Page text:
Dole Food Co. Inc. must pay nearly $200,000 in attorney fees and costs to two Swedish filmmakers, a judge in Los Angeles ordered after dismissing the company’s defamation lawsuit over a documentary depicting the alleged plight of banana plantation workers.

Dole sued last year over the film Bananas!, which chronicles a lawsuit in which six Nicaraguan banana workers obtained $5.8 million in damages from the company in 2007. The workers alleged that the company’s use of the pesticide dibromochloropropane, or DBCP, on banana farms during the 1970s and 1980s left them sterile.

The movie was screened at the Los Angeles Film Festival in June 2009 — a few months after Los Angeles County, Calif., Superior Court Judge Victoria Chaney threw out two similar DBCP cases against Dole after finding that the plaintiffs’ lawyers — particularly lead attorney Juan Dominguez of the Law Offices of Juan J. Dominguez in Los Angeles — colluded with their clients to falsify work documents and lab reports.

Dole alleged that the movie excluded all mention of the fraud finding.

Although Dole voluntarily dismissed the suit a year ago, there was nothing to prevent the company from refiling it, and that legal threat effectively prevented U.S. distribution of the film, said Lincoln Bandlow, a partner in the Los Angeles office of Lathrop & Gage. He represents filmmakers Fredrik Gertten, Margarete Jangàrd and their production company, WG Film.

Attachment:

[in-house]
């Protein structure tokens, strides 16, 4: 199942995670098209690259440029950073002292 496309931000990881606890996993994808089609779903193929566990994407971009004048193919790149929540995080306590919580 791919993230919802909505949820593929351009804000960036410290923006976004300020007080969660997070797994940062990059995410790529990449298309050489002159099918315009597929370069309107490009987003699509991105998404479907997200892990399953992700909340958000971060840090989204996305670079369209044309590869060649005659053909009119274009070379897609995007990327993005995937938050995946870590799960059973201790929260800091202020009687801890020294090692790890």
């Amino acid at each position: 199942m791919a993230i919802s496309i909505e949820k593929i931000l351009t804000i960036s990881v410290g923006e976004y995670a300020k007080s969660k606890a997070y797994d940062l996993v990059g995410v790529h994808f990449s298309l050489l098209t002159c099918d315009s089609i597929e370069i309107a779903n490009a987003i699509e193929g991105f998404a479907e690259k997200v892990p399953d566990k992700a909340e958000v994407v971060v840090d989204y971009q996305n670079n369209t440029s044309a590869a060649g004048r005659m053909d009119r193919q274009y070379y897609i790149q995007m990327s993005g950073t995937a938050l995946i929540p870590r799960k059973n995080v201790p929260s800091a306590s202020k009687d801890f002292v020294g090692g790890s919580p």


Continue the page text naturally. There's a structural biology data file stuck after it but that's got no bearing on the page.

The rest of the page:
“The potential distributors were concerned because Dole had only dismissed without prejudice. They had the right to re-file the action,” he said.

On Nov. 23, Los Angeles County Superior Court Judge Ralph Dau, ruling on the filmmakers’ motion to strike the complaint under California’s law against so-called strategic lawsuits against public participation, or SLAPPs, ruled that Dole was not entitled to pursue a defamation claim.

“As with Robin Hood, whether Juan Dominguez is a noble David taking on the evil Goliath Dole, or an ambulance-chasing fraud betraying his clients or trying to hold up a deep-pocket corporation, is a matter of opinion,” the judge wrote. “It cannot be the basis for a claim of defamation.”

The judge awarded the filmmakers $199,035 in attorney fees and about $924 in costs. They had been seeking $256,793 in attorney fees and $16,620 in costs.

“It’s nowhere near the actual amount incurred in this, but we’re satisfied he granted that award,” Bandlow said.

Dole could still appeal the judge’s ruling. Marty Ordman, a Dole spokesman, said: “The ruling in no way endorses the claims made in the film – in fact, Justice Chaney has since dismissed the very lawsuit that is the subject film because of ‘blatant fraud’ on the court and ‘witness tampering.’”

The film is has been distributed in 15 other countries, according to Lathrop & Gage.

Amanda Bronstad can be contacted at abronstad@alm.com.